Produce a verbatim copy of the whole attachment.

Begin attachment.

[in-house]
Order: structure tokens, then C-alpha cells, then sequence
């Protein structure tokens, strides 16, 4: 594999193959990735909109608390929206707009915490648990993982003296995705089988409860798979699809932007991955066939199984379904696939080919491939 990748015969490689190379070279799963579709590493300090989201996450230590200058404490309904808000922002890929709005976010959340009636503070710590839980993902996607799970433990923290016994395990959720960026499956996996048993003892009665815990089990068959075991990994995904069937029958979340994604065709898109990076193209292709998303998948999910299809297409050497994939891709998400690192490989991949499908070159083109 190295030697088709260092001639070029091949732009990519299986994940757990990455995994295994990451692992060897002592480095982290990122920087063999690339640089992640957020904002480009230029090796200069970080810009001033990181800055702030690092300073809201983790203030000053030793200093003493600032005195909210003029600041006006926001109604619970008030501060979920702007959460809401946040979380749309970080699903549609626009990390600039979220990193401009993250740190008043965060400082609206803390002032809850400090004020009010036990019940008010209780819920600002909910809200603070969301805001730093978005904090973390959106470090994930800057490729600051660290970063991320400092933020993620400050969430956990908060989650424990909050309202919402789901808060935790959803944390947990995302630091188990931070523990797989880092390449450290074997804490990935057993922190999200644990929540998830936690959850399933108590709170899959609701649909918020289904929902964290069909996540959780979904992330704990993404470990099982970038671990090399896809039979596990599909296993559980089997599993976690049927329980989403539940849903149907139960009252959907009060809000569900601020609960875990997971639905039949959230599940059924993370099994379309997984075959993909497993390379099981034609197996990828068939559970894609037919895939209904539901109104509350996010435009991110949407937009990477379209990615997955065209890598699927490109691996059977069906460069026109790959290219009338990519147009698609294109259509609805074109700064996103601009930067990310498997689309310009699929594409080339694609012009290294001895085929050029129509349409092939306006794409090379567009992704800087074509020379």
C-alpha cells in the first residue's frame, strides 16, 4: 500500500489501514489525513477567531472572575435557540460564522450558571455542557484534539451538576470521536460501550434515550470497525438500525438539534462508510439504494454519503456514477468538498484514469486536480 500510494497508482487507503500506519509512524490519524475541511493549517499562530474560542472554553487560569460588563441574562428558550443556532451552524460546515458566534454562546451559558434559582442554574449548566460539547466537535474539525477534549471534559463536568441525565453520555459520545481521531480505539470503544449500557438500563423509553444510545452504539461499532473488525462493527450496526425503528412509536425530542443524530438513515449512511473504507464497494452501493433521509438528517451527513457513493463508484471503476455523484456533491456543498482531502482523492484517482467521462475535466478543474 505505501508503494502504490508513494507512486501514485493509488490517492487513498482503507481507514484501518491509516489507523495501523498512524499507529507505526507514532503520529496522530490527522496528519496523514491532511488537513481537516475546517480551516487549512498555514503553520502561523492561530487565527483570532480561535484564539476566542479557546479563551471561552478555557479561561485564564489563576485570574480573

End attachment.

[in-house]
Order: structure tokens, then C-alpha cells, then sequence
């Protein structure tokens, strides 16, 4: 594999193959990735909109608390929206707009915490648990993982003296995705089988409860798979699809932007991955066939199984379904696939080919491939 990748015969490689190379070279799963579709590493300090989201996450230590200058404490309904808000922002890929709005976010959340009636503070710590839980993902996607799970433990923290016994395990959720960026499956996996048993003892009665815990089990068959075991990994995904069937029958979340994604065709898109990076193209292709998303998948999910299809297409050497994939891709998400690192490989991949499908070159083109 190295030697088709260092001639070029091949732009990519299986994940757990990455995994295994990451692992060897002592480095982290990122920087063999690339640089992640957020904002480009230029090796200069970080810009001033990181800055702030690092300073809201983790203030000053030793200093003493600032005195909210003029600041006006926001109604619970008030501060979920702007959460809401946040979380749309970080699903549609626009990390600039979220990193401009993250740190008043965060400082609206803390002032809850400090004020009010036990019940008010209780819920600002909910809200603070969301805001730093978005904090973390959106470090994930800057490729600051660290970063991320400092933020993620400050969430956990908060989650424990909050309202919402789901808060935790959803944390947990995302630091188990931070523990797989880092390449450290074997804490990935057993922190999200644990929540998830936690959850399933108590709170899959609701649909918020289904929902964290069909996540959780979904992330704990993404470990099982970038671990090399896809039979596990599909296993559980089997599993976690049927329980989403539940849903149907139960009252959907009060809000569900601020609960875990997971639905039949959230599940059924993370099994379309997984075959993909497993390379099981034609197996990828068939559970894609037919895939209904539901109104509350996010435009991110949407937009990477379209990615997955065209890598699927490109691996059977069906460069026109790959290219009338990519147009698609294109259509609805074109700064996103601009930067990310498997689309310009699929594409080339694609012009290294001895085929050029129509349409092939306006794409090379567009992704800087074509020379």
C-alpha cells in the first residue's frame, strides 16, 4: 500500500489501514489525513477567531472572575435557540460564522450558571455542557484534539451538576470521536460501550434515550470497525438500525438539534462508510439504494454519503456514477468538498484514469486536480 500510494497508482487507503500506519509512524490519524475541511493549517499562530474560542472554553487560569460588563441574562428558550443556532451552524460546515458566534454562546451559558434559582442554574449548566460539547466537535474539525477534549471534559463536568441525565453520555459520545481521531480505539470503544449500557438500563423509553444510545452504539461499532473488525462493527450496526425503528412509536425530542443524530438513515449512511473504507464497494452501493433521509438528517451527513457513493463508484471503476455523484456533491456543498482531502482523492484517482467521462475535466478543474 505505501508503494502504490508513494507512486501514485493509488490517492487513498482503507481507514484501518491509516489507523495501523498512524499507529507505526507514532503520529496522530490527522496528519496523514491532511488537513481537516475546517480551516487549512498555514503553520502561523492561530487565527483570532480561535484564539476566542479557546479563551471561552478555557479561561485564564489563576485570574480573